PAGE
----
Lest you think that driverless cars are pie in the sky, consider this cartoon in the Jan 11, 2016 New Yorker magazine: A cop is saying to a stopped motorist, “Does your car have any idea why my car pulled it over?” Keep in mind that cartoons typically examine current societal themes.
In the last column I suggested that the pros and the cons debate of autonomous cars can be organized into three categories: Safety/Security, Time, and Money and that format was followed last column ---- except that the plusses and minuses were abbreviated to fit column length constraints. Here are some more pros and cons that were not covered last time.
Autonomous cars don’t have to be perfect, they only need to be better than the current system. Don’t let the perfect be the enemy of the good..
The focus of police officers could be shifted from writing traffic tickets and handling accidents to managing other, more serious crimes.
The lines at the DMV would be shorter since people wouldn't need a specialized driving license to operate cars.
There would be less of a concern about taking the keys away from elderly parents when they get too old to drive carefully (Personally, I don’t care much for this one; I could argue that this is a Con, not a Pro for many of our elders.).
If humans were allowed to take control of the car, some drivers might game the system by rudely cutting into lanes secure in the knowledge that the other autonomous cars would slow down to let them in. A related scenario has teenagers playing chicken or trying to herd the robot cars into going in circles. Ah teens...
Prototype driverless cars are not yet able to operate at a high level of safety in all weather conditions. In fact, heavy rain can seriously mess up the car’s laser sensor which provokes the question what role the driver might have to play in the event the technology fails.
Another issue raised in the last column that the role of passenger trains --- aren’t they already closer to full autonomy? The answer is: “ Yes but... ” Many engineers believe that the technology is already available to implement fully driverless trains; in fact,some already exist. According to the International Association of Public Transport, by the end of 2013, there were 48 fully automated public metro systems in use in 32 countries. It is interesting to note that Canada has almost twice as many automated Metros as the US--- thanks mostly to Bombardier) So, if our neighbor to the north can do it, why can’t we, why don’t we? To answer that question let us (one more time) consider the Pros and Cons.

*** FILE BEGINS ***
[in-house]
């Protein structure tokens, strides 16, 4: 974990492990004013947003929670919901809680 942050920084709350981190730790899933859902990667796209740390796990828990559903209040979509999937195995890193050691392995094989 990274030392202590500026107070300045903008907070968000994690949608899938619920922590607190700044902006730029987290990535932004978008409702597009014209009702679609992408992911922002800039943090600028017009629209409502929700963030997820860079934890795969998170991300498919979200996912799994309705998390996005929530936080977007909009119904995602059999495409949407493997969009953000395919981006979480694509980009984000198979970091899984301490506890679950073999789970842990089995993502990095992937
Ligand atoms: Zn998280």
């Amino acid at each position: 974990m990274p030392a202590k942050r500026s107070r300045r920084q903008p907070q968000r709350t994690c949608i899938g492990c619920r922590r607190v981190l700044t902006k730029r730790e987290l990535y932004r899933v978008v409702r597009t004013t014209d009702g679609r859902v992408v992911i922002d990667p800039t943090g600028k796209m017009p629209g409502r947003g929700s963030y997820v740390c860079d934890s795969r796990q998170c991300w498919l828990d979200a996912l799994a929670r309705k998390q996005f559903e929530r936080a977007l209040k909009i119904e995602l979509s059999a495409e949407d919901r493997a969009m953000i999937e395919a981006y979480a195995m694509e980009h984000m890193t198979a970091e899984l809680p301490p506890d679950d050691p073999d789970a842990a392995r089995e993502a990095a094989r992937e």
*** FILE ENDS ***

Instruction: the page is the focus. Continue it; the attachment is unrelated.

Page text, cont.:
Once a train gets up to speed there need be few or no stops between stations making for a quicker smoother, and more comfortable ride.
There is a precedent. Airlines have been using pilotless airplanes which can takeoff , fly and land the plane safely and the many many autonomous systems which allow this are slowly migrating to first the high-end cars and eventually to the mid and lower-end cars. These systems which make the car more autonomous all have various input sensors such as blind spot monitors, parking sensors, even water-in-fuel sensors!
To view several dozen more, go to: https://en.wikipedia.org/wiki/List_of_sensors
The essence of these arguments mostly fall into the Money category. Basically, there are very little savings accrued by eliminating one engineer driving several hundred passengers.
Also, most workers in the transportation industries are in a union and are easily organized to turn out the vote. They are not going to vote for a project that will put them out of a job.
Overall, my prognostication is that we will see hybrid systems of autonomous cars,
busses and trains, each serving the unique needs of the passenger. not to mention nonautonomous bikes. Next time we examine the ethical issues. Stay tuned.